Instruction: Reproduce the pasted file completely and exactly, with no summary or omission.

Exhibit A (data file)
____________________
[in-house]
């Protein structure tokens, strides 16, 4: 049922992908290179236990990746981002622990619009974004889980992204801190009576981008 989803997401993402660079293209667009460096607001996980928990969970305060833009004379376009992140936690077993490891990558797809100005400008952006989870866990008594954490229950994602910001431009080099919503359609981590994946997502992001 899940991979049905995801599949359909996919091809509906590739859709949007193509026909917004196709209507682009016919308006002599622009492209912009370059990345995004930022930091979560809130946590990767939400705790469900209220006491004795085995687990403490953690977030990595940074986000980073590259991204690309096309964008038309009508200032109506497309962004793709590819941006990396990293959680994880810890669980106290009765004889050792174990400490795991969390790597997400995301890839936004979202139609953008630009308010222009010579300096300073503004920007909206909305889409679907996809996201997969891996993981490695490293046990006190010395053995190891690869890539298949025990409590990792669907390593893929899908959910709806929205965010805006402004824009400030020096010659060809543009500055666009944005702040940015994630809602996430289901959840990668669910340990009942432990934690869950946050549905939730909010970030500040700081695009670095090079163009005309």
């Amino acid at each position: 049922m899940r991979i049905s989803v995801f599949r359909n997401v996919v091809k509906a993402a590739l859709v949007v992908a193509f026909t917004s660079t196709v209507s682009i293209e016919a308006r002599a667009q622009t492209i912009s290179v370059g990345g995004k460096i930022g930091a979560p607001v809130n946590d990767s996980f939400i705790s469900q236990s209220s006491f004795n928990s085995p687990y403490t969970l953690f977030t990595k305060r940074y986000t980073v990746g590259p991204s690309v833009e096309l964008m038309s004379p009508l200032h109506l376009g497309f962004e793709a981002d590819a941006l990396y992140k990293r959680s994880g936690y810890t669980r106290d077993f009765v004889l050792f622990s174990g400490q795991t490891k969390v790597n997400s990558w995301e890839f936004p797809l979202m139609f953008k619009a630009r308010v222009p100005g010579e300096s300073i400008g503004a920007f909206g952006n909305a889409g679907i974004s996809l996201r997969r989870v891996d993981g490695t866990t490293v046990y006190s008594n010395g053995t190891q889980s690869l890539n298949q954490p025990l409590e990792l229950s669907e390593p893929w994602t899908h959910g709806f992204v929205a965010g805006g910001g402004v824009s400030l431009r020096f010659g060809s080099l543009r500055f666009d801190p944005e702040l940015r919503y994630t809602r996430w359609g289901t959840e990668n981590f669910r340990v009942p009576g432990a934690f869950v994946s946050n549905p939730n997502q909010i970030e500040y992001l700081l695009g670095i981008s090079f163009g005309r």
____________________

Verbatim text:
[in-house]
């Protein structure tokens, strides 16, 4: 049922992908290179236990990746981002622990619009974004889980992204801190009576981008 989803997401993402660079293209667009460096607001996980928990969970305060833009004379376009992140936690077993490891990558797809100005400008952006989870866990008594954490229950994602910001431009080099919503359609981590994946997502992001 899940991979049905995801599949359909996919091809509906590739859709949007193509026909917004196709209507682009016919308006002599622009492209912009370059990345995004930022930091979560809130946590990767939400705790469900209220006491004795085995687990403490953690977030990595940074986000980073590259991204690309096309964008038309009508200032109506497309962004793709590819941006990396990293959680994880810890669980106290009765004889050792174990400490795991969390790597997400995301890839936004979202139609953008630009308010222009010579300096300073503004920007909206909305889409679907996809996201997969891996993981490695490293046990006190010395053995190891690869890539298949025990409590990792669907390593893929899908959910709806929205965010805006402004824009400030020096010659060809543009500055666009944005702040940015994630809602996430289901959840990668669910340990009942432990934690869950946050549905939730909010970030500040700081695009670095090079163009005309």
């Amino acid at each position: 049922m899940r991979i049905s989803v995801f599949r359909n997401v996919v091809k509906a993402a590739l859709v949007v992908a193509f026909t917004s660079t196709v209507s682009i293209e016919a308006r002599a667009q622009t492209i912009s290179v370059g990345g995004k460096i930022g930091a979560p607001v809130n946590d990767s996980f939400i705790s469900q236990s209220s006491f004795n928990s085995p687990y403490t969970l953690f977030t990595k305060r940074y986000t980073v990746g590259p991204s690309v833009e096309l964008m038309s004379p009508l200032h109506l376009g497309f962004e793709a981002d590819a941006l990396y992140k990293r959680s994880g936690y810890t669980r106290d077993f009765v004889l050792f622990s174990g400490q795991t490891k969390v790597n997400s990558w995301e890839f936004p797809l979202m139609f953008k619009a630009r308010v222009p100005g010579e300096s300073i400008g503004a920007f909206g952006n909305a889409g679907i974004s996809l996201r997969r989870v891996d993981g490695t866990t490293v046990y006190s008594n010395g053995t190891q889980s690869l890539n298949q954490p025990l409590e990792l229950s669907e390593p893929w994602t899908h959910g709806f992204v929205a965010g805006g910001g402004v824009s400030l431009r020096f010659g060809s080099l543009r500055f666009d801190p944005e702040l940015r919503y994630t809602r996430w359609g289901t959840e990668n981590f669910r340990v009942p009576g432990a934690f869950v994946s946050n549905p939730n997502q909010i970030e500040y992001l700081l695009g670095i981008s090079f163009g005309r």